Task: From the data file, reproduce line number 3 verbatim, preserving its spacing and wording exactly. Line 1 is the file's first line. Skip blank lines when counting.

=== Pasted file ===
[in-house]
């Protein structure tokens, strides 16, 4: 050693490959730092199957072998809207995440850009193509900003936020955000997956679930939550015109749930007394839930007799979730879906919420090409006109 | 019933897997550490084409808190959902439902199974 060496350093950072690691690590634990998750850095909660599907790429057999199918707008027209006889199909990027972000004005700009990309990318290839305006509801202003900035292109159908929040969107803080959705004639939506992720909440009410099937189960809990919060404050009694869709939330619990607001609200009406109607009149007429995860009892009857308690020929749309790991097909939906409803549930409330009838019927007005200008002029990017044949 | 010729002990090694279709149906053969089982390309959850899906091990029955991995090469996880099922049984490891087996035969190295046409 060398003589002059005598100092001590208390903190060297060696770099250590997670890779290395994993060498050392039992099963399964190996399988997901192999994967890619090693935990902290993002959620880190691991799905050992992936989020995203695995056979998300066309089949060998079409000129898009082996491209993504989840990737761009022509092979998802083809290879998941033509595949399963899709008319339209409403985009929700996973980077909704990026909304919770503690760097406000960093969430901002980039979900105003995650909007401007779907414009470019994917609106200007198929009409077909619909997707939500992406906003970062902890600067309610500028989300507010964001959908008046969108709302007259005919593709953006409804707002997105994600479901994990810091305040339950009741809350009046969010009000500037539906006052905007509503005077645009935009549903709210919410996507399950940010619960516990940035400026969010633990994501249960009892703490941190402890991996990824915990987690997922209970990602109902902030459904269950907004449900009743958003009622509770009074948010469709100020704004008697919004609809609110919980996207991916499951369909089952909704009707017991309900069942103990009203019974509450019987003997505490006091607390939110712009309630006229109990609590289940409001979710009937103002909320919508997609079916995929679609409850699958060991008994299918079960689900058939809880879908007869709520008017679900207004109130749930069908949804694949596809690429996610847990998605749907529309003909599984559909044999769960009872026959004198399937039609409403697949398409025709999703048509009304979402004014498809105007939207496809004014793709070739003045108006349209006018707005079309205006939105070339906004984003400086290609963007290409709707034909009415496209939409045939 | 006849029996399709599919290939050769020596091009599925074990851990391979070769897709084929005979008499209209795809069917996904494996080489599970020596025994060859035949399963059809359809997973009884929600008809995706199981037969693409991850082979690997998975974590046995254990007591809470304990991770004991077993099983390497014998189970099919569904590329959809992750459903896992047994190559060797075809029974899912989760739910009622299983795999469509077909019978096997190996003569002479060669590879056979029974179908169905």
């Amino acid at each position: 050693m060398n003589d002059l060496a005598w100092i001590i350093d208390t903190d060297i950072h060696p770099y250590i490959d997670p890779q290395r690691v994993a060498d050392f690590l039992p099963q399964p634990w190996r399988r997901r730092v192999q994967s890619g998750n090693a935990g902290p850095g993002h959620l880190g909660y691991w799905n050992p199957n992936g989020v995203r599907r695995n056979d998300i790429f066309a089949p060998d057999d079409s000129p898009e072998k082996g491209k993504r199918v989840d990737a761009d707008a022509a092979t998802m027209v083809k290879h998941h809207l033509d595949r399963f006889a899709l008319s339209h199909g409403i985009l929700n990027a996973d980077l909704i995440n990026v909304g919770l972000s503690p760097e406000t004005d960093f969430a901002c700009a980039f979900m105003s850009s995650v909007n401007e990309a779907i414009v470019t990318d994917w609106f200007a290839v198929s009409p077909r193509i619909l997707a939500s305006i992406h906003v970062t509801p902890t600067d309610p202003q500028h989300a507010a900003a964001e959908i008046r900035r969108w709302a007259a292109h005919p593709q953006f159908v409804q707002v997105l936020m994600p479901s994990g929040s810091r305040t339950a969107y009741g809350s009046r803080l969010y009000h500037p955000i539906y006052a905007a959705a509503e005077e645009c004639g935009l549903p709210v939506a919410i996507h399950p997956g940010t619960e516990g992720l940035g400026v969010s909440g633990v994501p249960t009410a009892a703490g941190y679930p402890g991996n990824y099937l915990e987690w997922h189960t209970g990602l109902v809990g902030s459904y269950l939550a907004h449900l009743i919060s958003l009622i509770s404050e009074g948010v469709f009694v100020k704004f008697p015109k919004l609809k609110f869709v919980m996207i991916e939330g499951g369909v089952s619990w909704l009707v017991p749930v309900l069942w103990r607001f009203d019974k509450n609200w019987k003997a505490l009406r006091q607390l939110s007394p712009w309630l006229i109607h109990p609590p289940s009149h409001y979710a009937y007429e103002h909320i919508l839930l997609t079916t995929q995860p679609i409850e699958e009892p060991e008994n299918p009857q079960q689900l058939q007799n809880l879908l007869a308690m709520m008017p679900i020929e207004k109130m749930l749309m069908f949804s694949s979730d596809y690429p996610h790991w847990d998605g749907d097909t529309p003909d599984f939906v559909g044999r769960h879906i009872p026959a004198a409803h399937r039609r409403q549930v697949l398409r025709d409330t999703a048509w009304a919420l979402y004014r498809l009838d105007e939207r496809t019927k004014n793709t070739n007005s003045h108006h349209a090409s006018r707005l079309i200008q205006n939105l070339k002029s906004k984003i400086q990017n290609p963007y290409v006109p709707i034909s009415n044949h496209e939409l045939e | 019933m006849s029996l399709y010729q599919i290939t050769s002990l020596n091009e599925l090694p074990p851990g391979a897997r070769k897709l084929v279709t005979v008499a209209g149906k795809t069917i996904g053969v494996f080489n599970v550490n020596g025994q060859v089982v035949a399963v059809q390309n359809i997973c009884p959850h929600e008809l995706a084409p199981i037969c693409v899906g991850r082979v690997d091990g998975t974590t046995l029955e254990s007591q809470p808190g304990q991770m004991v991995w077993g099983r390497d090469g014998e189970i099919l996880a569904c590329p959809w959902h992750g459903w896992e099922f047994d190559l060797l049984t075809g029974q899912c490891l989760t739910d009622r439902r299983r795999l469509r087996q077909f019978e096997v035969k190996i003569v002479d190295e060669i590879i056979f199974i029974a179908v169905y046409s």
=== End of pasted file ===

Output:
């Amino acid at each position: 050693m060398n003589d002059l060496a005598w100092i001590i350093d208390t903190d060297i950072h060696p770099y250590i490959d997670p890779q290395r690691v994993a060498d050392f690590l039992p099963q399964p634990w190996r399988r997901r730092v192999q994967s890619g998750n090693a935990g902290p850095g993002h959620l880190g909660y691991w799905n050992p199957n992936g989020v995203r599907r695995n056979d998300i790429f066309a089949p060998d057999d079409s000129p898009e072998k082996g491209k993504r199918v989840d990737a761009d707008a022509a092979t998802m027209v083809k290879h998941h809207l033509d595949r399963f006889a899709l008319s339209h199909g409403i985009l929700n990027a996973d980077l909704i995440n990026v909304g919770l972000s503690p760097e406000t004005d960093f969430a901002c700009a980039f979900m105003s850009s995650v909007n401007e990309a779907i414009v470019t990318d994917w609106f200007a290839v198929s009409p077909r193509i619909l997707a939500s305006i992406h906003v970062t509801p902890t600067d309610p202003q500028h989300a507010a900003a964001e959908i008046r900035r969108w709302a007259a292109h005919p593709q953006f159908v409804q707002v997105l936020m994600p479901s994990g929040s810091r305040t339950a969107y009741g809350s009046r803080l969010y009000h500037p955000i539906y006052a905007a959705a509503e005077e645009c004639g935009l549903p709210v939506a919410i996507h399950p997956g940010t619960e516990g992720l940035g400026v969010s909440g633990v994501p249960t009410a009892a703490g941190y679930p402890g991996n990824y099937l915990e987690w997922h189960t209970g990602l109902v809990g902030s459904y269950l939550a907004h449900l009743i919060s958003l009622i509770s404050e009074g948010v469709f009694v100020k704004f008697p015109k919004l609809k609110f869709v919980m996207i991916e939330g499951g369909v089952s619990w909704l009707v017991p749930v309900l069942w103990r607001f009203d019974k509450n609200w019987k003997a505490l009406r006091q607390l939110s007394p712009w309630l006229i109607h109990p609590p289940s009149h409001y979710a009937y007429e103002h909320i919508l839930l997609t079916t995929q995860p679609i409850e699958e009892p060991e008994n299918p009857q079960q689900l058939q007799n809880l879908l007869a308690m709520m008017p679900i020929e207004k109130m749930l749309m069908f949804s694949s979730d596809y690429p996610h790991w847990d998605g749907d097909t529309p003909d599984f939906v559909g044999r769960h879906i009872p026959a004198a409803h399937r039609r409403q549930v697949l398409r025709d409330t999703a048509w009304a919420l979402y004014r498809l009838d105007e939207r496809t019927k004014n793709t070739n007005s003045h108006h349209a090409s006018r707005l079309i200008q205006n939105l070339k002029s906004k984003i400086q990017n290609p963007y290409v006109p709707i034909s009415n044949h496209e939409l045939e | 019933m006849s029996l399709y010729q599919i290939t050769s002990l020596n091009e599925l090694p074990p851990g391979a897997r070769k897709l084929v279709t005979v008499a209209g149906k795809t069917i996904g053969v494996f080489n599970v550490n020596g025994q060859v089982v035949a399963v059809q390309n359809i997973c009884p959850h929600e008809l995706a084409p199981i037969c693409v899906g991850r082979v690997d091990g998975t974590t046995l029955e254990s007591q809470p808190g304990q991770m004991v991995w077993g099983r390497d090469g014998e189970i099919l996880a569904c590329p959809w959902h992750g459903w896992e099922f047994d190559l060797l049984t075809g029974q899912c490891l989760t739910d009622r439902r299983r795999l469509r087996q077909f019978e096997v035969k190996i003569v002479d190295e060669i590879i056979f199974i029974a179908v169905y046409s």